Title
In vitro and in vivo antimalarial activity and cytotoxicity of extracts and fractions from the leaves, root-bark and stem-bark of **Triclisia gilletii** In vitro and in vivo antimalarial activity and cytotoxicity of extracts and fractions from the leaves, root-bark and stem-bark of **Triclisia gilletii**
Author
Faculty/Department
Faculty of Pharmaceutical, Biomedical and Veterinary Sciences. Pharmacy
Publication type
article
Publication
Lausanne ,
Subject
Biology
Pharmacology. Therapy
Human medicine
Source (journal)
Journal of ethnopharmacology. - Lausanne
Volume/pages
149(2013) :2 , p. 438-442
ISSN
0378-8741
0378-8741
ISI
000324455300007
Carrier
E
Target language
English (eng)
Full text (Publishers DOI)
Affiliation
University of Antwerp
Abstract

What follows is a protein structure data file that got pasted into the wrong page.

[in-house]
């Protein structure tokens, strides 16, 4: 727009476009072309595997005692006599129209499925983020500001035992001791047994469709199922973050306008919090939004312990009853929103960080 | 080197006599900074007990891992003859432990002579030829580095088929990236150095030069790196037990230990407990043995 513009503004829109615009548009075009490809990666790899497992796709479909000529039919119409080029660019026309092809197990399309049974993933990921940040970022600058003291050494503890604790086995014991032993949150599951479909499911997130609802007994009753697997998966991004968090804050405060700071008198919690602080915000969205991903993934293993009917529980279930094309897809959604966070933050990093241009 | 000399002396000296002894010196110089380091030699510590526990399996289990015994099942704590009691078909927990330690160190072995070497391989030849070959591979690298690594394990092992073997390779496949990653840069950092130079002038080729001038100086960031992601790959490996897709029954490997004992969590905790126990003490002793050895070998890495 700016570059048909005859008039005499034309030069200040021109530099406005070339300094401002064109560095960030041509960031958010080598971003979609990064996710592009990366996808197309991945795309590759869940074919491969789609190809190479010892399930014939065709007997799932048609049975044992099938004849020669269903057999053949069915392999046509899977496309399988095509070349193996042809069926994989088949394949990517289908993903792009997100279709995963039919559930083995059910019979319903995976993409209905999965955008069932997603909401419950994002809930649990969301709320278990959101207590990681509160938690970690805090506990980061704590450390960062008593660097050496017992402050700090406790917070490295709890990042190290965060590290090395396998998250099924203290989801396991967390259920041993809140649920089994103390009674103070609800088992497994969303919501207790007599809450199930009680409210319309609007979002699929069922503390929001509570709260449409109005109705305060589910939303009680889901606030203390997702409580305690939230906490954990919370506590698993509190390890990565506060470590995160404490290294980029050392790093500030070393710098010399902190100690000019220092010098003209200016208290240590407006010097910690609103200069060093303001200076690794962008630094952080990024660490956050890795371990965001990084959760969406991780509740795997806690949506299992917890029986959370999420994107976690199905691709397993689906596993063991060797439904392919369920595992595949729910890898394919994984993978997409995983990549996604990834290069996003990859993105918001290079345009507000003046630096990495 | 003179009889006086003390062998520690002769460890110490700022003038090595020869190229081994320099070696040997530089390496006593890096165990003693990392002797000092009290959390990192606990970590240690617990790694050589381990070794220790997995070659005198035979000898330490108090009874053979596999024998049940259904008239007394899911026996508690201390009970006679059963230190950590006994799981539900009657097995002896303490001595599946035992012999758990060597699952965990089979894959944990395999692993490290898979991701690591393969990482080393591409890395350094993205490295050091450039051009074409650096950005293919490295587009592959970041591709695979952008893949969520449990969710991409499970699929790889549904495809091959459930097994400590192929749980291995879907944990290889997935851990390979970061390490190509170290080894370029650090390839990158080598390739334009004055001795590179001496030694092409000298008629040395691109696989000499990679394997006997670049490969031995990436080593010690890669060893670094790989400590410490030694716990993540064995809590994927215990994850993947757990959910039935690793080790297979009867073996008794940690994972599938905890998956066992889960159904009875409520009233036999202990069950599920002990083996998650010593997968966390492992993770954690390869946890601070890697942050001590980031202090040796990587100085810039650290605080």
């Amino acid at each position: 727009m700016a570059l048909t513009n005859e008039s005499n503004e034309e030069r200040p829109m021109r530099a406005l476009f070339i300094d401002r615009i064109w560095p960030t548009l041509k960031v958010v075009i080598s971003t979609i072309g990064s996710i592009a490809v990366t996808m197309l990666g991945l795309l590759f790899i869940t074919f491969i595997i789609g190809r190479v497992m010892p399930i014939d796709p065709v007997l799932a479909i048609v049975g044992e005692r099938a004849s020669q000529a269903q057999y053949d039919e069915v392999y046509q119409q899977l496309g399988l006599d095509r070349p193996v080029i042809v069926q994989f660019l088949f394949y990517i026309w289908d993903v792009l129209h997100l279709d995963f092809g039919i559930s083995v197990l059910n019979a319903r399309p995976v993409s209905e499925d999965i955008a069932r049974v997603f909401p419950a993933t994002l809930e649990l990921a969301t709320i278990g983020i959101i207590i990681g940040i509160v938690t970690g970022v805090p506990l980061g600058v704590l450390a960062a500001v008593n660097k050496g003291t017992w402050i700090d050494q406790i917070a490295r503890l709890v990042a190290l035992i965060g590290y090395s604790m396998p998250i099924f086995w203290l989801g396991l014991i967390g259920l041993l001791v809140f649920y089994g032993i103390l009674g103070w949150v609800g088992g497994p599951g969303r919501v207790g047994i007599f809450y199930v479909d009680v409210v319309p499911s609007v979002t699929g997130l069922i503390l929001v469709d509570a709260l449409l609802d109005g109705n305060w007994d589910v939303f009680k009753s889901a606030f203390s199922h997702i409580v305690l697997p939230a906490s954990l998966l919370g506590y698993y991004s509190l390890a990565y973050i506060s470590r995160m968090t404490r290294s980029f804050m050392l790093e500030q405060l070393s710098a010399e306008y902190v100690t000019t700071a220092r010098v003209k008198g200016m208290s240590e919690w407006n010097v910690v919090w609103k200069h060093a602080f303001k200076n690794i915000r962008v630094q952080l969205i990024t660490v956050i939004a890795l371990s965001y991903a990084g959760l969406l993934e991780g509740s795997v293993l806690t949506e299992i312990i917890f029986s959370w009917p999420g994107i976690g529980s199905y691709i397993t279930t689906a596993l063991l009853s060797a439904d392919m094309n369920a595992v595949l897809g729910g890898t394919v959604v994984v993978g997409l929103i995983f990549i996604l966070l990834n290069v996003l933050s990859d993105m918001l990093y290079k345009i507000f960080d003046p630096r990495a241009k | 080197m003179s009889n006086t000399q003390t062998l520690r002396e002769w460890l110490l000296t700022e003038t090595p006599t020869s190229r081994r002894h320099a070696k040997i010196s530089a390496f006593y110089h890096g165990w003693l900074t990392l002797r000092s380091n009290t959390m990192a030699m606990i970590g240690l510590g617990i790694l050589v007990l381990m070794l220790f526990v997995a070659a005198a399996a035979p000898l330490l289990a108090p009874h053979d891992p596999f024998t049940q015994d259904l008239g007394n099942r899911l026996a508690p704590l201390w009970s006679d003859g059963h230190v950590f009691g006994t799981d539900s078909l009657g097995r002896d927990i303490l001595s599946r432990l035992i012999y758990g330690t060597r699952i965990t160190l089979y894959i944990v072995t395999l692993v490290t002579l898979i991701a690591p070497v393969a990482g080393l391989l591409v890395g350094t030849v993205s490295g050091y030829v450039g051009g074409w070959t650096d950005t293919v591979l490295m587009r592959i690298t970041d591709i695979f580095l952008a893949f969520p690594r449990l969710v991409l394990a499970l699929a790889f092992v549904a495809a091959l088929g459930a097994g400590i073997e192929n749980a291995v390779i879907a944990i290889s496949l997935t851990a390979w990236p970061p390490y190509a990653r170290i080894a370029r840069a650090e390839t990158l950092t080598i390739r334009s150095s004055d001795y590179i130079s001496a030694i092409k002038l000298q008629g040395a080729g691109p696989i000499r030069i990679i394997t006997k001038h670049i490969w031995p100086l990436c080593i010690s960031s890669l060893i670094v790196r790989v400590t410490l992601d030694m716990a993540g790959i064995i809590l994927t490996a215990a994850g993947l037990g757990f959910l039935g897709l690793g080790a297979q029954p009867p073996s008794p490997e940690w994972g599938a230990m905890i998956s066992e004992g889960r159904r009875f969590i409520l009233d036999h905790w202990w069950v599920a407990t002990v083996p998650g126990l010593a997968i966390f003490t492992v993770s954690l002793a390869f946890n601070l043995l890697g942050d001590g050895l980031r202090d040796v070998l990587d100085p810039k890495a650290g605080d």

Ethnopharmacological Relevance To evaluate the in vitro antiplasmodial activity and cytotoxicity, and the in vivo activity of extracts and fractions from the leaves, root-bark and stem-bark of Triclisia gilletii (De Wild) Staner (Menispermaceae), used in traditional medicine against malaria. Materials and Methods The aqueous and 80% MeOH extracts, and a series of fractions and subfractions from the leaves, stem and root-bark of Triclisia gilletii were tested in vitro for their antiplasmodial activity against a Congolese-sensitive strain of Plasmodium falciparum, against the chloroquine and pyrimethamine-resistant K1 strain of Plasmodium falciparum, for cytotoxicity against MRC-5 cells, and in vivo in mice infected with Plasmodium berghei berghei. Results Many samples from the three plant parts exhibited pronounced activity against the Congolese chloroquine-sensitive strain of Plasmodium falciparum with some IC50 values <0.02 µg/ml, and against the K1 strain, with some IC50 <0.25; the selectivity was higher against the Congolese strain. At oral doses of 200 and 400 mg/kg body weight in infected mice, the aqueous, 80% methanol and total alkaloid extracts from the three plant parts produced more than 65% and 75% chemosuppression, respectively. The antiplasmodial activity of these three plant parts of Triclisia gilletii can at least in part be attributed to bisbenzylisoquinoline alkaloids, and supports its use for the treatment of uncomplicated malaria in traditional medicine.
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